Walking into the theater, audiences are met with a nearly bare yet atmospheric set. Gray stone-like panels line the stage, giving off the illusion of an old grand cathedral. Complementing Joey Mendoza’s set is John Batalla’s lighting, adding to the eerie atmosphere. It tells you that something strange and solemn has happened, long before the show begins.
A baby was murdered in the unlikeliest of places, by the unlikeliest suspect. Dr. Martha Livingstone is sent to a convent to assess if a young nun, Sister Agnes, can stand trial for the murder of her newborn. Mother Miriam Ruth is bent on protecting Sister Agnes, insisting that the events that transpired is a lot less explainable and a lot more divine.
Playwright John Pielmeier’s work is a philosophical discourse masking as a murder mystery-cum-psychological thriller. The “who’s” and “how’s” and “why’s” of the mystery takes a backseat in favor of the God debate. What transpires for most of the show is actually a spar between reason and religion, with highly biased lieutenants on each side, and an innocent soul trapped in the crosshairs.
Fortunately, director Bart Guingona assembled a cast of strong actresses. Menchu Launchengo-Yulo is Dr. Livingstone. With a role that has her on stage for the entirety of the show, there’s a lot riding on her shoulders. She has a magnetic stage presence that only so few of today’s actresses possess. It’s a story that relies on exposition—most of it hers—and she delivers with a quiet, constrained strength and emotion. Her chemistry with Ms Amador’s Mother Superior makes the whole show a gripping power play that is thrilling, even exhilarating to watch.
Pinky Amador transforms as Mother Miriam Ruth, inhabiting her character so completely, she disappears in it. She imbibed a way of speaking akin to wise old Mother Superiors, and a physicality that believably aged her. Her previous turn as Agnes in the 1983 production informed her performance as the caring nun, portraying Mother Miriam with a fierce protectiveness and understanding of the young sister.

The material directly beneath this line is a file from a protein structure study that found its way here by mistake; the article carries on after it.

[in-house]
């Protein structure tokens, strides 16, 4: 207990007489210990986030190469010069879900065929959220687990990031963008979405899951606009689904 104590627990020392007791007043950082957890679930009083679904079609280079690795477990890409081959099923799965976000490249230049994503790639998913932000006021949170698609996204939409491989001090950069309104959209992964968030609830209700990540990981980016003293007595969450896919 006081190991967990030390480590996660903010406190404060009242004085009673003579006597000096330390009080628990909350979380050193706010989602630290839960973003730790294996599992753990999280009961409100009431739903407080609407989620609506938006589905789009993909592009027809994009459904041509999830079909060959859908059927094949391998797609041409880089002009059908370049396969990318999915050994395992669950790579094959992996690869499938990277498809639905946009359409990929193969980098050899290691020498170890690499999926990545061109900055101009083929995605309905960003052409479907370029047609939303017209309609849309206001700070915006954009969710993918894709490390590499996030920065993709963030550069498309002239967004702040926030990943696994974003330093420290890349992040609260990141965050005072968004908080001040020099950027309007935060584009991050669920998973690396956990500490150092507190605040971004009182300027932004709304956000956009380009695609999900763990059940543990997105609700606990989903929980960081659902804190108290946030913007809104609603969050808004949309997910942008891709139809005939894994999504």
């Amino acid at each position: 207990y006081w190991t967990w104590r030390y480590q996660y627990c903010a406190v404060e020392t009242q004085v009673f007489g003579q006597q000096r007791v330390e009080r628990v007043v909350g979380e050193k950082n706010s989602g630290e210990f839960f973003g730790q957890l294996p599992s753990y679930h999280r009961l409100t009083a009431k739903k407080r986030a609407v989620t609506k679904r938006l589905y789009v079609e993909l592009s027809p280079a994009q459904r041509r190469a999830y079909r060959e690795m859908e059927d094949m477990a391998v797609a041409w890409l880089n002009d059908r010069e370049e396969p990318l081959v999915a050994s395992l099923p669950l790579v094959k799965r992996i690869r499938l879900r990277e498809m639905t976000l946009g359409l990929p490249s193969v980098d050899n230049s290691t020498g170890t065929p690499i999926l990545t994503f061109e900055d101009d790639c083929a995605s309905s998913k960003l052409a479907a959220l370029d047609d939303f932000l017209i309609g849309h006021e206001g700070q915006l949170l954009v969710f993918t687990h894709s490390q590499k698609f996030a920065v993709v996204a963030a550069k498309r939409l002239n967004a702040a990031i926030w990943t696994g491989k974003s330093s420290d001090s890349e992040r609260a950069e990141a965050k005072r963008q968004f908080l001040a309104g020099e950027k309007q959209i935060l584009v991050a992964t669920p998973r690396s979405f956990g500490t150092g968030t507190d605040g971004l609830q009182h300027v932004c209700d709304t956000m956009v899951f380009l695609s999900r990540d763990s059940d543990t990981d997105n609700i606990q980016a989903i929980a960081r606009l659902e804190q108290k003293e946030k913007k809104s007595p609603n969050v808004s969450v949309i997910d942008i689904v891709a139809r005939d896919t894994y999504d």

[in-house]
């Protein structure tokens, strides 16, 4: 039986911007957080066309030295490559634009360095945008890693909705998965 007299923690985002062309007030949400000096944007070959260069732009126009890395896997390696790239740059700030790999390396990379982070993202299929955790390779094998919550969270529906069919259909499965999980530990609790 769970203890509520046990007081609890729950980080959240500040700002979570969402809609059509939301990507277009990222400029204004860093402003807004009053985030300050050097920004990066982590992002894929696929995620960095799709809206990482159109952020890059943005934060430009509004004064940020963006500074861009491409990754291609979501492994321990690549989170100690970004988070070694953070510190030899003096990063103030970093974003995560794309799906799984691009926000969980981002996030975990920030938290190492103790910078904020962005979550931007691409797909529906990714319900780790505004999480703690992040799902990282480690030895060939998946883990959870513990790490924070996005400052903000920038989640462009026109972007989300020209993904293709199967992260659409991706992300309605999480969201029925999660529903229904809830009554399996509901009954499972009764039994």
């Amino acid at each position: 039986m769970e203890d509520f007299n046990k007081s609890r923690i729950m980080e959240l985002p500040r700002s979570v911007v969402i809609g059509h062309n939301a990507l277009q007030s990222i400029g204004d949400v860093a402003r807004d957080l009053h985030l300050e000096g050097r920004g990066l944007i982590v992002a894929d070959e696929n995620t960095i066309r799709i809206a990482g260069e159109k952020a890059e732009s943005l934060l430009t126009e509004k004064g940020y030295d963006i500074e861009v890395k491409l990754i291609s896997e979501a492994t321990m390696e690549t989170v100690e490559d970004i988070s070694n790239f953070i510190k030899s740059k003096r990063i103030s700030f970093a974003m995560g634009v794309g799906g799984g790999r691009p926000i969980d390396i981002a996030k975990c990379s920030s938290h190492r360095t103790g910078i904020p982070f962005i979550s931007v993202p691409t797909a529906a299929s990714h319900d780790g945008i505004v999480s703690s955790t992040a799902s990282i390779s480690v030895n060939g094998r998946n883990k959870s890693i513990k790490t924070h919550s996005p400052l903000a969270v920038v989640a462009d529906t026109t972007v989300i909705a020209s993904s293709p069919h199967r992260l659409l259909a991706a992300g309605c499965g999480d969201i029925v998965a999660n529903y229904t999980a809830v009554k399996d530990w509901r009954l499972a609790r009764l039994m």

Equally impressive is Becca Coates as the eponymous Agnes. Holding her own against theater luminaries, she is captivating in her own right, almost ethereal. She performs Sister Agnes with an airy quality, as though she was weightless or never quite there. Her hauntingly beautiful voice injected in various moments during the show (sound designer Jethro Joaquin) added a chilling whimsy to the overall atmosphere. Even at the end when all had been revealed, and she is tortured and broken and mad, she maintains an air of incorruptible innocence that makes it clear she is a victim, not a suspect.
Complementing the strong performances were the interplay of set, lights, and sounds (Jamie Wilson serves as technical director) that made the stage a living, breathing setting for the intense events happening within it.
Mr. Guingona’s inspired direction masterfully combined the talent at his disposal to create an experience that keeps the story intriguing and the audiences engaged. An excellent showcase of caliber from performers to production, Repertory Philippines proves with “Agnes of God” that they may be 50 years old, but they’re all the stronger for it.
You can buy tickets HERE.